Germany is divided over whether the country should come to the rescue of Greece, whose economy is at risk of collapsing. Some blame the Merkel government for foot-dragging, others praise it.
Merkel's approach to the Greece crisis is under the microscope
Economic stability in Europe has eroded in recent weeks due to the Greek debt crisis. There are still fears the country could default because of the huge sums of money it owes to international creditors. This would be disastrous for the euro single currency and the 15 other countries that share it, and there is real concern the financial contagion could spread to other European countries with debt problems like Spain, Portugal and Italy. Germany, Europe's largest economy, now stands at a cross roads as it must be the engine behind any bailout. But inside Germany, many oppose any aid package for Greece, arguing that Germans cannot be expected to pay for the mistakes of a Greek government unable to curb corruption and handle its own finances.
The country's most read newspaper, Sueddeutscher Zeitung, raised questions over the German government's approach to the Greek crisis. In an editorial, the paper writes that Chancellor Angela Merkel's government was stuck in a state between apprehension and self-confidence. It said the government was gambling on the result of the upcoming election in the influential state of North Rhine-Westphalia, which could affect its domestic support at the federal level, as well as on the size and conditions of any aid package for Greece. The government should by no means approve any aid sight unseen, the paper continues, adding that Greece must implement sharp budget cuts with strict conditions attached. "This is the rightful price of the rescue."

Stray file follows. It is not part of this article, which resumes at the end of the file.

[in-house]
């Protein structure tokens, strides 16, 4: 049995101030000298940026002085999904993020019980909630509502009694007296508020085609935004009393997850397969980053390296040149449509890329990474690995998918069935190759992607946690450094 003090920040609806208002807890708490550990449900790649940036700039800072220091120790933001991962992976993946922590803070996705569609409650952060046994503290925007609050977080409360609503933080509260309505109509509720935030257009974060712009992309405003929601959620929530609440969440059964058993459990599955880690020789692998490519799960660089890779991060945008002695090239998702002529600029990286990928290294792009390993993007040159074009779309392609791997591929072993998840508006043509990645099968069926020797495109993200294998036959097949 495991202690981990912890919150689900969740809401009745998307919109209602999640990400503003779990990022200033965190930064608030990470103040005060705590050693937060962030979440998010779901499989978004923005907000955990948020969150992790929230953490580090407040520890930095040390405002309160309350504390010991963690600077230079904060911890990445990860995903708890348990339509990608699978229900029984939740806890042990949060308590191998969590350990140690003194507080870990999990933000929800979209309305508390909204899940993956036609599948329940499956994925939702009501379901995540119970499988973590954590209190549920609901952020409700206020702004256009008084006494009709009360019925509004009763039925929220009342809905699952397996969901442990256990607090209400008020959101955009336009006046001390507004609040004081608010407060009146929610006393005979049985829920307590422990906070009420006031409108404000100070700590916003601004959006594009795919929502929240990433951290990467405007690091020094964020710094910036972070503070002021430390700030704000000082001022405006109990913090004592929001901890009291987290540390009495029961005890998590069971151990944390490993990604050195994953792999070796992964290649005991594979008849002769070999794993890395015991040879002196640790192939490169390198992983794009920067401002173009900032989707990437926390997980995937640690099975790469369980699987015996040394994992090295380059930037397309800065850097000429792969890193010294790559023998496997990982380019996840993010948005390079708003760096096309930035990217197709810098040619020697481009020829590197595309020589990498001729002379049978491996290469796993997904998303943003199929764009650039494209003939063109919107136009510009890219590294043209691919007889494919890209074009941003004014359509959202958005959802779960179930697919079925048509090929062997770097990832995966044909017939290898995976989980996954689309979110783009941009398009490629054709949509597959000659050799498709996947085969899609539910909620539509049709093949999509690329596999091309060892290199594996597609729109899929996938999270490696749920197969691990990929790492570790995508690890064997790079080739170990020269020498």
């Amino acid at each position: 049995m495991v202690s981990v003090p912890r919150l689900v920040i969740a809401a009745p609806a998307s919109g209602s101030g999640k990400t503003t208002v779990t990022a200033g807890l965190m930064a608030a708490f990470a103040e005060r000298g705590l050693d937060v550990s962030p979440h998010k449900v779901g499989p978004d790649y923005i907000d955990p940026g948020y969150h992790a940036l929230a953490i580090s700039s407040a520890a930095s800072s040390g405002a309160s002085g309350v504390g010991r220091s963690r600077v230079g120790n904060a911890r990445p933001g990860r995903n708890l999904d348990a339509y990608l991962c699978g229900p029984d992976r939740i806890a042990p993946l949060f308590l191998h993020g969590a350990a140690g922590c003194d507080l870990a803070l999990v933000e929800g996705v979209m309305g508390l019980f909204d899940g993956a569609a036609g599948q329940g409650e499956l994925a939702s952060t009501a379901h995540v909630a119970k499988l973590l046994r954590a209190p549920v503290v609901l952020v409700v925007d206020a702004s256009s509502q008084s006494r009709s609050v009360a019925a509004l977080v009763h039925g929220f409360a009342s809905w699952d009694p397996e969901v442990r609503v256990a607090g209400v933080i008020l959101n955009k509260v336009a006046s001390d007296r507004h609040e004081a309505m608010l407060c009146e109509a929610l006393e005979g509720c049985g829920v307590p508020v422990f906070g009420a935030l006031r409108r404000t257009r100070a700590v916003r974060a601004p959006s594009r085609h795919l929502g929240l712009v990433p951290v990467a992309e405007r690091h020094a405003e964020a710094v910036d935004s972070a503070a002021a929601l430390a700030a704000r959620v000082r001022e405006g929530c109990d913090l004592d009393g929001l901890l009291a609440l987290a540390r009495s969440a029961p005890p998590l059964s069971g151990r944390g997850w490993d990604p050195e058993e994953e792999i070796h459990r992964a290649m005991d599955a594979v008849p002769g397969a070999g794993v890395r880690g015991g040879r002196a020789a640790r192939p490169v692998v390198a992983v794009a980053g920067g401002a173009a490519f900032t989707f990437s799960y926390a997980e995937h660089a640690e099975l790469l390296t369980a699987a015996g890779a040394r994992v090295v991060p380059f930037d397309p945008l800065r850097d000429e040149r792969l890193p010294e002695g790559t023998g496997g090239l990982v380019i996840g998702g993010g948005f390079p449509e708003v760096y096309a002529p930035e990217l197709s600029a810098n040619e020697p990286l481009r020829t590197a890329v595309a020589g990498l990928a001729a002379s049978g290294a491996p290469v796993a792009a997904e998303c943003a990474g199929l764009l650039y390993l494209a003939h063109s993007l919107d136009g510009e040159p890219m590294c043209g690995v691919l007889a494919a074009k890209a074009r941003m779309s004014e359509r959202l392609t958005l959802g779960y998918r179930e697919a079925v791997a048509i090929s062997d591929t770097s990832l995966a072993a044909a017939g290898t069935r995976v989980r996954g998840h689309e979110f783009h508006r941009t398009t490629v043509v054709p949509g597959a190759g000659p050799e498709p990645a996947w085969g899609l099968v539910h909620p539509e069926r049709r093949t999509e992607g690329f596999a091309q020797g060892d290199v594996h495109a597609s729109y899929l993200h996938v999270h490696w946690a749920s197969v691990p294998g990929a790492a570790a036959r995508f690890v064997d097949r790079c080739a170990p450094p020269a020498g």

The Stuttgarter Nachrichten newspaper, meanwhile, is more supportive. It writes that "Greek wine is not pure wine. To be honest, this emergency is too big. And so the German government has done well to doggedly push for a coupling of any aid with savings pledges." The daily adds that this is especially the case as no one can say how much cash Greece will need to save its economy or whether any of the money would ever be repaid.
Greek Prime Minister George Papandreou had originally declined any aid package
The Berliner Morgenpost says it's not right to refer to Angela Merkel as a "Mrs No," adding that the only reason Germany hasn't given over billions of its tax euros as part of any aid deal was because Greece initially did not request any aid, merely political support. "Neither is the German government anti-European or nationalistic, but has remained pro-European," it writes in its editorial. "Germans feel this is not only about election tactics, but quite the opposite. This behavior is European and realistic."
The tabloid Bild daily was much more critical of the German government accusing it of withholding money from Germans and giving it straight to Greeks. "Supposedly we have no money for tax cuts, no money for school upgrades, no money to maintain parks, no money to fix our streets … but suddenly our politicians have billions of euros for the Greeks who have deceived Europe."
The Hamburger Morgenpost, meanwhile, writes that the Greek debt crisis is getting out of hand, and that the sum needed to save the country's economy is rising by the day - from 45 billion euros ($59 billion) a few weeks ago, to as much as 150 billion euros in the years to come. The newspaper accuses the Merkel government of stalling on any aid deal and, as a result, aggravating the crisis. "Now it is too late. Portugal is the next candidate to be saved," it writes, adding that Merkel was now in a catch-22 situation in which if she caves in and signs up to an aid package she'll be seen as a pushover, but if she blocks any relief deal for Greece she'll risk irking France and Southern Europe.
Editor: Rob Turner